RIP, Oliver.

  • Good obituary, Comrade.

  • granni trixie

    Although not unexpected, I am very sad at this news.

    Oliver Napier,former vice char of the Ulster LIberal Party
    was principally responsible for the drafting of the partys Constitution and rules. In these seminal years he and Bob Cooper(expelled from the Ulster Unionist Party) became Joint Leaders of its political strategy Committee.
    I was reading old documents in his memory today and it is clear that he was ahead of the field in analysing the kinds of change needed if Ni was ever to become a fair and shared society. This includes the tactics he advocated – he noted that ‘sniping impresses noone’ but better to speak out loudly when there is something constructive to say.

    May he rest in peace.

  • JoeBryce

    Comrade, it could not have been Heath to whom a Sunningdale minister might have vented frustration at the British government’s shameful handling of what you quite correctly call the paramilitary coup of Ballylumford. That is for the simple reason that the failure was that of the shallow opportunist, Wilson. I suspect Heath, had he been in power, would have shown more backbone. Indeed, although there is a risk of going off topic, there is a very good argument that Sunningdale would have survived had it not been for the February 1974 election. Those were dark days in every sense.

  • I had finished my special training and was sitting in my office just about to go and participate in running Ballylumford when Heath caved.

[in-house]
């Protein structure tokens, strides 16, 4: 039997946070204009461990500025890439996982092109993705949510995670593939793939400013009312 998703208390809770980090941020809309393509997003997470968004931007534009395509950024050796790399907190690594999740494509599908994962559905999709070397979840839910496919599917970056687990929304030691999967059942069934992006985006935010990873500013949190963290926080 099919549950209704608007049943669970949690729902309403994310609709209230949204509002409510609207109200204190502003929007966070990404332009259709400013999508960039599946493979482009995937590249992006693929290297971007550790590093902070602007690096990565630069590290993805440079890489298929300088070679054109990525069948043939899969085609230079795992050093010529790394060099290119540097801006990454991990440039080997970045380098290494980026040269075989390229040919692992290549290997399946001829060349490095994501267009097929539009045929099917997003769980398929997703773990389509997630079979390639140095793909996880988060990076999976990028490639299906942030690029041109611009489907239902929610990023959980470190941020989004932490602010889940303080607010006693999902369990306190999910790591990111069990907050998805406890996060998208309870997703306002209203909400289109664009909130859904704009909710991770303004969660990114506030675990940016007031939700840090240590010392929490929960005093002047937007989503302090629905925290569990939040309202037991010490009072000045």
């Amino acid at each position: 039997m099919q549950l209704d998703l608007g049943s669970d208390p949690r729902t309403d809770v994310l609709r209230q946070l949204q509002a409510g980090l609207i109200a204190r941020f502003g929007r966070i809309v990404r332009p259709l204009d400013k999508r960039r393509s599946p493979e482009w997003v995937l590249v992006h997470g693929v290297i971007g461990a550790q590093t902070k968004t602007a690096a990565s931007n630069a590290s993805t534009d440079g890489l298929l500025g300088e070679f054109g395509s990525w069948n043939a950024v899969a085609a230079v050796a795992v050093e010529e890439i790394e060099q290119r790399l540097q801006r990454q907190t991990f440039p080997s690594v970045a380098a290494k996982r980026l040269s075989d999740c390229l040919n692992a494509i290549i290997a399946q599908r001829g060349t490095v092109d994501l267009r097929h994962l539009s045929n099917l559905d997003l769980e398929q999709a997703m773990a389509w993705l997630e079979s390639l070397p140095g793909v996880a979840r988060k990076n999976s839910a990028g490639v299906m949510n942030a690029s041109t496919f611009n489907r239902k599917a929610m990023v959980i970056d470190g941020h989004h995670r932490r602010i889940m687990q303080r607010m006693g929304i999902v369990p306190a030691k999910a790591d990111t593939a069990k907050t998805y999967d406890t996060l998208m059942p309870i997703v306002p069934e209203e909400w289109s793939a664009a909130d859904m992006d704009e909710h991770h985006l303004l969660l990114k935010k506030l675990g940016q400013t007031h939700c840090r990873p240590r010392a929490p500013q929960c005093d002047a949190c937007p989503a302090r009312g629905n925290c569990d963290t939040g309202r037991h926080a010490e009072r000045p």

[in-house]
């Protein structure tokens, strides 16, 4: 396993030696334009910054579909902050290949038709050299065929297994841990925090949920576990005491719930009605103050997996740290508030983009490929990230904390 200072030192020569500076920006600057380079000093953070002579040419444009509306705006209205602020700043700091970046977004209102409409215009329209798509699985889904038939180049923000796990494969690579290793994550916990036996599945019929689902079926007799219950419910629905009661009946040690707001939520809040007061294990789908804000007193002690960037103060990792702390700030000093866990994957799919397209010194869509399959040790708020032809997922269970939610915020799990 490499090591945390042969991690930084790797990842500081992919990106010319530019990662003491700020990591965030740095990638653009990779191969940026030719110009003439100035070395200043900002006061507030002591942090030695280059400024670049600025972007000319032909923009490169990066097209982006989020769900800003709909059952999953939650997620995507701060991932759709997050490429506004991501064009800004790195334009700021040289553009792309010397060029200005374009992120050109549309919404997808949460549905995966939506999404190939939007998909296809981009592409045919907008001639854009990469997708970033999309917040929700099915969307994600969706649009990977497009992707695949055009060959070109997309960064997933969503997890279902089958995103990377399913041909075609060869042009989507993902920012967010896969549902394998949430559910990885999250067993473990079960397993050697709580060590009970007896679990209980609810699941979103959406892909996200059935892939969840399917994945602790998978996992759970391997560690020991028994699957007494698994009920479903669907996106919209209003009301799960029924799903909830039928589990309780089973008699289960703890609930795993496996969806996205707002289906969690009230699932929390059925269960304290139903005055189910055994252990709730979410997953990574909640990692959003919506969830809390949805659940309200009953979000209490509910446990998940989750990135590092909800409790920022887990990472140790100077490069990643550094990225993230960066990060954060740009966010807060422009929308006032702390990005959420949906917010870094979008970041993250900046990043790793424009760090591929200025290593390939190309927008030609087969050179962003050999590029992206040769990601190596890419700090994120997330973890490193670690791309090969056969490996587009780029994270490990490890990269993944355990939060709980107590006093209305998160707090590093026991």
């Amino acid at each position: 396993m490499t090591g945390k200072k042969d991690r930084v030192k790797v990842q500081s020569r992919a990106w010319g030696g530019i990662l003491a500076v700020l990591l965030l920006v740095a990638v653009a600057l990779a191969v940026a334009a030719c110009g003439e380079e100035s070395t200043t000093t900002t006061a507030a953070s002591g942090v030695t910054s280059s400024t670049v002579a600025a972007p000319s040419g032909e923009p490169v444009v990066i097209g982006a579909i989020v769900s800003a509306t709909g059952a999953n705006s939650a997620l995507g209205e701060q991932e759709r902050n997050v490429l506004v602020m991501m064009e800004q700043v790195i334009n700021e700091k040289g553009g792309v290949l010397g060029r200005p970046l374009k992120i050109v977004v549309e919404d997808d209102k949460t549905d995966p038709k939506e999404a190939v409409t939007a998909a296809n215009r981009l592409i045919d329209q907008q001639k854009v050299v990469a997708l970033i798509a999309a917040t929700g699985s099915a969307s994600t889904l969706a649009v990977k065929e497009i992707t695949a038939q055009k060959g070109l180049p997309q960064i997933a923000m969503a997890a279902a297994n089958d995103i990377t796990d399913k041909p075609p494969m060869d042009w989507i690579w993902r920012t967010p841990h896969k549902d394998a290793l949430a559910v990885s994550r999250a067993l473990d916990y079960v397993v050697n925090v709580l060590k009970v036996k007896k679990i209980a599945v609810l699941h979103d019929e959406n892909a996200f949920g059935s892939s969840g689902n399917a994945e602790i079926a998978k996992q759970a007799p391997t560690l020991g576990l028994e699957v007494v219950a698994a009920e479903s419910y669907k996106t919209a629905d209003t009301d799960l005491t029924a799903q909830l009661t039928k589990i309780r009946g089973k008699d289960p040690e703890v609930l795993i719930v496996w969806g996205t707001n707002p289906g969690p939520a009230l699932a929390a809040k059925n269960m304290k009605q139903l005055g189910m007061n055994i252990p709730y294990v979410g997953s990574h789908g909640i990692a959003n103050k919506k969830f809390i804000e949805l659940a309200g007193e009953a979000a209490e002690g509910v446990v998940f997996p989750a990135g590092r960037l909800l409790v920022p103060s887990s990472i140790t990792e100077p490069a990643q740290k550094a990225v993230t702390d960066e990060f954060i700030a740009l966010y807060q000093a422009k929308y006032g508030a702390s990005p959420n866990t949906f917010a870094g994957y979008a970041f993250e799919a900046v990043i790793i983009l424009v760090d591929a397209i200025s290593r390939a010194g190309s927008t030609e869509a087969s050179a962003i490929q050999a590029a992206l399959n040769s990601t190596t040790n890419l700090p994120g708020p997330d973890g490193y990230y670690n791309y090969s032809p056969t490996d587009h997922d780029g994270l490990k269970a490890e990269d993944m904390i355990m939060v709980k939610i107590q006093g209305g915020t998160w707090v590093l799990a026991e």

• Comrade Stalin

    Joe, I stand corrected, of course it could not have been Heath as it was the timing of the election which Heath lost that destabilized the whole thing.

    In fairness to the British they learned their lesson and were ready when the same tactic was retried a few years later.

    JoeC, I had no idea they were training people to break the power station strike. What can you tell us about that ?

    (it is interesting, though, how shutting the stations down would be effectively impossible today. With the privatization of the utilities it would be a much more straightforward matter to draft people in from other stations to operate it. )

  • Comrade,

    I was an engineer with NIES and those of us who had some experience of commissioning at the power stations were given intensive training on how to run the equipment. We expected that we would work alongside army engineers and show them the layouts etc. But to no avail, of course. We could have done it.

  • Comrade Stalin


    I think in the end you would still have had to figure out a way of dealing with the problem of thugs threatening anyone who went to work.

  • Harry Flashman

    Oliver Napier, like John Hume, simply saw the bleedin’ obvious, the only flipping way that fecked up little statelet could conceivably be run properly.

    In saying that I in no way mean to detract from their struggle and the latter’s achievement. It was in trying to convince the dingbats and troglodytes that surrounded them in Northern Ireland that showed their true mettle.

    I am surprised that someone says above they never saw him angry as he always came across on TV as permanently angry, like an extremely frustrated but dedicated schoolmaster trying to explain simple algebra to the densest members of the fourth form for the hundredth time.